UK: No-Deal Brexit: Impact On Dispute Resolution

Last Updated: 10 September 2019
Article by Jean-Pierre Douglas-Henry and Paul Hardy

While a range of outcomes, including a departure under the terms of the current Withdrawal Agreement, remains possible, it is important for businesses to plan for a no-deal Brexit, in which the UK leaves the EU without a withdrawal agreement or other deal. Here we look at the potential impact of a no-deal Brexit on dispute resolution.

Current EU framework

Currently the UK is part of a harmonised EU legal system that includes cross-border frameworks dealing with jurisdiction, governing law and enforcement.

Implications of no deal

In the event of no deal:

Governing law

  • EU Member State courts will continue to recognise choice of law clauses, irrespective of where the contracting parties are domiciled, under the Rome I and II Regulations.
  • English courts will continue to recognise choice of law clauses, irrespective of where the contracting parties are domiciled, under national legislation implementing the Rome I and II Regulations.

Choice of courts and enforcement

  • The principal EU instrument on cross-border civil and commercial disputes is the recast Brussels Regulation on jurisdiction and the recognition and enforcement of judgments in civil and commercial matters (the Brussels Regulation). TheBrusselsRegulation currently determines which court has jurisdiction over a dispute and provides for "mutual recognition" and enforcement of court decisions between EU Member States.
  • In the event of no deal, the UK will no longer participate in the Brussels Regulation.This means that choice of court clauses in favour of the English courts, and English court decisions will no longer be recognised in the EU as they are now. Instead, either the Hague Convention will apply or the courts of Member States will apply their own laws and local law advice will be required.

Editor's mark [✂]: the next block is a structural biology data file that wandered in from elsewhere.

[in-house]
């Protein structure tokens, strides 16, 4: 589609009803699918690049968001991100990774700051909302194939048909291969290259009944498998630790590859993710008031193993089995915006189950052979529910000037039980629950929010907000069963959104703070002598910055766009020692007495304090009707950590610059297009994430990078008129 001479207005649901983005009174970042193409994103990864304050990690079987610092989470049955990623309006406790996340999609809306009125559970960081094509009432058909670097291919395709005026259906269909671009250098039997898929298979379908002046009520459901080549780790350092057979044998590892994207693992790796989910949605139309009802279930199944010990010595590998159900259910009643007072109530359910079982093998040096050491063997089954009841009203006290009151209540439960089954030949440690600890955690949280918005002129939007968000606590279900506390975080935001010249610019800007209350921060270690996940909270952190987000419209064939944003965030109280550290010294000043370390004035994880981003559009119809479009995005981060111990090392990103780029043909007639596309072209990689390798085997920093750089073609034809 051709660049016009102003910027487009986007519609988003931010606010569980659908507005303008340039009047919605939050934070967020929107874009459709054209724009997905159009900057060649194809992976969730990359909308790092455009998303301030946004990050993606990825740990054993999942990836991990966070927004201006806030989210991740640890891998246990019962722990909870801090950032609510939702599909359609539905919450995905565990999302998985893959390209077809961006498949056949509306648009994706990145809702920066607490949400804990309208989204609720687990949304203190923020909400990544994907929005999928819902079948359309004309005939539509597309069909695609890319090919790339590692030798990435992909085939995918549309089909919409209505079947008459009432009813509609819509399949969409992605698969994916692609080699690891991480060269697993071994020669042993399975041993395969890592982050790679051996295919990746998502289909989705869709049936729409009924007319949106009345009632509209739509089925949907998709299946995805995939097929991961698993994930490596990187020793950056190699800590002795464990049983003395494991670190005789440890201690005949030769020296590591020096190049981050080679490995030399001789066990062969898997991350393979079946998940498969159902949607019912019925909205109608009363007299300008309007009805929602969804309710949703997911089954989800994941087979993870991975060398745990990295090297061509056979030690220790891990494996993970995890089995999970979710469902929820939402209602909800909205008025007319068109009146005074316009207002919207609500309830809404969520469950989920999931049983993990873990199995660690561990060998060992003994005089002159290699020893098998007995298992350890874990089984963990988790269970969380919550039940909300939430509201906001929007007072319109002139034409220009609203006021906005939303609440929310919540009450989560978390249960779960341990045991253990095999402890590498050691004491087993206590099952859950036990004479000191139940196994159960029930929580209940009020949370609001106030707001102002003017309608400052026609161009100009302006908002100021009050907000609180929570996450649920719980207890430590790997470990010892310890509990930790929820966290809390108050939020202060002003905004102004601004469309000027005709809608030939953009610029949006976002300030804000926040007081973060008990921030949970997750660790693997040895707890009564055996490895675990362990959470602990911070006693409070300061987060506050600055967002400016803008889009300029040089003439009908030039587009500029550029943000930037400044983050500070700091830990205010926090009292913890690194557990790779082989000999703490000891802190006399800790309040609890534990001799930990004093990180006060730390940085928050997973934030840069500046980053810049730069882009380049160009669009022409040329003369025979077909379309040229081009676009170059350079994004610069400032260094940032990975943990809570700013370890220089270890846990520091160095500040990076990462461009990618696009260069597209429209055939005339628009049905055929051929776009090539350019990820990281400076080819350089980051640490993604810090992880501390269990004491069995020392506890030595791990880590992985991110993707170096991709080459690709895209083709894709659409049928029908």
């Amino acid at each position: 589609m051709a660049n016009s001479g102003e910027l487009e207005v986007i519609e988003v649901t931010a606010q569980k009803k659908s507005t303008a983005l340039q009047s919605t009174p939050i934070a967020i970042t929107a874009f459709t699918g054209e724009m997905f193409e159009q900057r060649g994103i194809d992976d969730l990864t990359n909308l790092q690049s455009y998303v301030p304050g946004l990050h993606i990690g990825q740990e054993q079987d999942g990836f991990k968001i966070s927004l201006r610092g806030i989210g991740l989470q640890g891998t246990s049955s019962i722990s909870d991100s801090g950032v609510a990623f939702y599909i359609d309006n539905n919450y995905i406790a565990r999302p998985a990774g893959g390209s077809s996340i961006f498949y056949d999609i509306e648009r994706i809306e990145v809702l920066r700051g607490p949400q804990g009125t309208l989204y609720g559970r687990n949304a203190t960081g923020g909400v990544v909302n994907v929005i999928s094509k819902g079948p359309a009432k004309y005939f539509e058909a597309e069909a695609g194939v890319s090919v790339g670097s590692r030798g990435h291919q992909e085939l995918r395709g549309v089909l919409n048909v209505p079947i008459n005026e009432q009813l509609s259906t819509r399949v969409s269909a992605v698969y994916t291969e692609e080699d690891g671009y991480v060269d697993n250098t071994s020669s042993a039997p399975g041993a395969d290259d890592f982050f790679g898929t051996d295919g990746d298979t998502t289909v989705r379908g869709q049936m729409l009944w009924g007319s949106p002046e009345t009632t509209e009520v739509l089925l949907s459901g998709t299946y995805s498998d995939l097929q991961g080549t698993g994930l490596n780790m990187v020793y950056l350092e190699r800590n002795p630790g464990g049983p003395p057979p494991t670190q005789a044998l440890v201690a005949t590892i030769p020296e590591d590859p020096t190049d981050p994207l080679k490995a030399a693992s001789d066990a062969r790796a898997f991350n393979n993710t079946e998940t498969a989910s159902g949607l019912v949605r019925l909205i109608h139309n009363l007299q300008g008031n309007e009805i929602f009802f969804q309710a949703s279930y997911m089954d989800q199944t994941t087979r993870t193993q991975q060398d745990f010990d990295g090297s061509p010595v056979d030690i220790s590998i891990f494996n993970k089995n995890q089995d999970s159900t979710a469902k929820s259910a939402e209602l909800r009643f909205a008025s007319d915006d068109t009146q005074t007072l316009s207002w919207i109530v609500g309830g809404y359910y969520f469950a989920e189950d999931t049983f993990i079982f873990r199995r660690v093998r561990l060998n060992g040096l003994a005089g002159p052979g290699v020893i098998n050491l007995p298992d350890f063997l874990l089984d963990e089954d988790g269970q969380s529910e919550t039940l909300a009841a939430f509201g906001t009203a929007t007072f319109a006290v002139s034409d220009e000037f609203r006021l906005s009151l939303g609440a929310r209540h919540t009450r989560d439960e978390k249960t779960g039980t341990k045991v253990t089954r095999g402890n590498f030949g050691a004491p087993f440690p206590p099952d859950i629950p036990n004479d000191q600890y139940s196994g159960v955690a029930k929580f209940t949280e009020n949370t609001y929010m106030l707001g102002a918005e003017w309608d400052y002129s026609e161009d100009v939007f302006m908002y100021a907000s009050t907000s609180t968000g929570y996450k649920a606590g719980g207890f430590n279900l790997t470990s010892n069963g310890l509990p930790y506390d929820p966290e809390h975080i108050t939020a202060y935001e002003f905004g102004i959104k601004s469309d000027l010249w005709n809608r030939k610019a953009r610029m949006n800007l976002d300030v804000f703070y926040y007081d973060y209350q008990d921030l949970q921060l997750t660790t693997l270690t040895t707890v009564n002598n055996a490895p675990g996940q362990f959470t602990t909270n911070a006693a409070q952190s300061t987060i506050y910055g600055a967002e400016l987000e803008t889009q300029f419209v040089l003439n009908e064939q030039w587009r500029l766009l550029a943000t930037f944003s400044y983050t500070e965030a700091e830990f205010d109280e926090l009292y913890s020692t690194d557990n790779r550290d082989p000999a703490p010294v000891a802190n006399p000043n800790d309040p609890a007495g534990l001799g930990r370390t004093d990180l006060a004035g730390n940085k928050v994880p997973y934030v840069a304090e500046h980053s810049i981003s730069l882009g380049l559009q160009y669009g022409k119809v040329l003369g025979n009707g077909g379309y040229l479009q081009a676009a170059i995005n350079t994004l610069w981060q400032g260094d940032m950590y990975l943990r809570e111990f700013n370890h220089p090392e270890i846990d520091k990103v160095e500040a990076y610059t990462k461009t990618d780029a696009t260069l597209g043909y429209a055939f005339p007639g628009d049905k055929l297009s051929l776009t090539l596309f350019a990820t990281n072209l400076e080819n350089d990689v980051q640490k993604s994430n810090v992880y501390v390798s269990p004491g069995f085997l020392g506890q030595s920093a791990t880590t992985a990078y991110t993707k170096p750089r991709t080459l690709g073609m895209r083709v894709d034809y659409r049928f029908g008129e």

• The 2005 Hague Convention entered into force on 1 October 2015 and has been ratified by the EU, Mexico, Montenegro and Singapore.It applies to choice of court agreements made after its entry into force in the state of the chosen court.The UK will accede to the Hague Convention on the date of Brexit. The Convention establishes a parallel regime for the recognition of exclusive jurisdiction clauses (but not asymmetric or non-exclusive clauses) and the enforcement of judgments arising from that exclusive jurisdiction. Although lacking the mutual recognition inherent in the Brussels Regulation, the 2005 Hague Convention is nonetheless an important alternative regime. Whilst it is little used at present, in the event of a no-deal Brexit, this will change. It will become the principal instrument governing cross-border jurisdiction disputes for contracts between UK and EU-domiciled parties containing a choice of court clause which satisfies the above criteria.

Force Majeure clauses

  • Brexit itself will probably not trigger a force majeure mechanism. The potential is rather for any particular consequence arising out of the Brexit process to fall within the scope of the definition. Financial hardship due to shifting currency exchange rates or labour costs is unlikely to be classified as a force majeure event; force majeure will not usually fix a bad bargain. However, where a party's ability to fulfil its obligations is affected because of, say, new regulatory/licensing controls or visa issues for staff, then force majeure may be arguable.

Action

  • Review your jurisdiction clauses in key contracts to understand:
    • whether the Brussels I Recast regime will continue to apply to them; or
    • whether the 2005 Hague Convention will apply; or
    • whether, in the alternative, national rules will apply.
  • There are good reasons to continue choosing the law and courts of England and Wales, but ensure that all contract renewals contain a well-drafted choice of governing law and jurisdiction clause.
  • Review your force majeure clauses for the potential impact of no deal on your contractual obligations, particularly in the supply chain. Issues to consider include how tightly force majeure events are defined, and whether performance of the contract has to be delayed or prevented to invoke a force majeure event.

The content of this article is intended to provide a general guide to the subject matter. Specialist advice should be sought about your specific circumstances.

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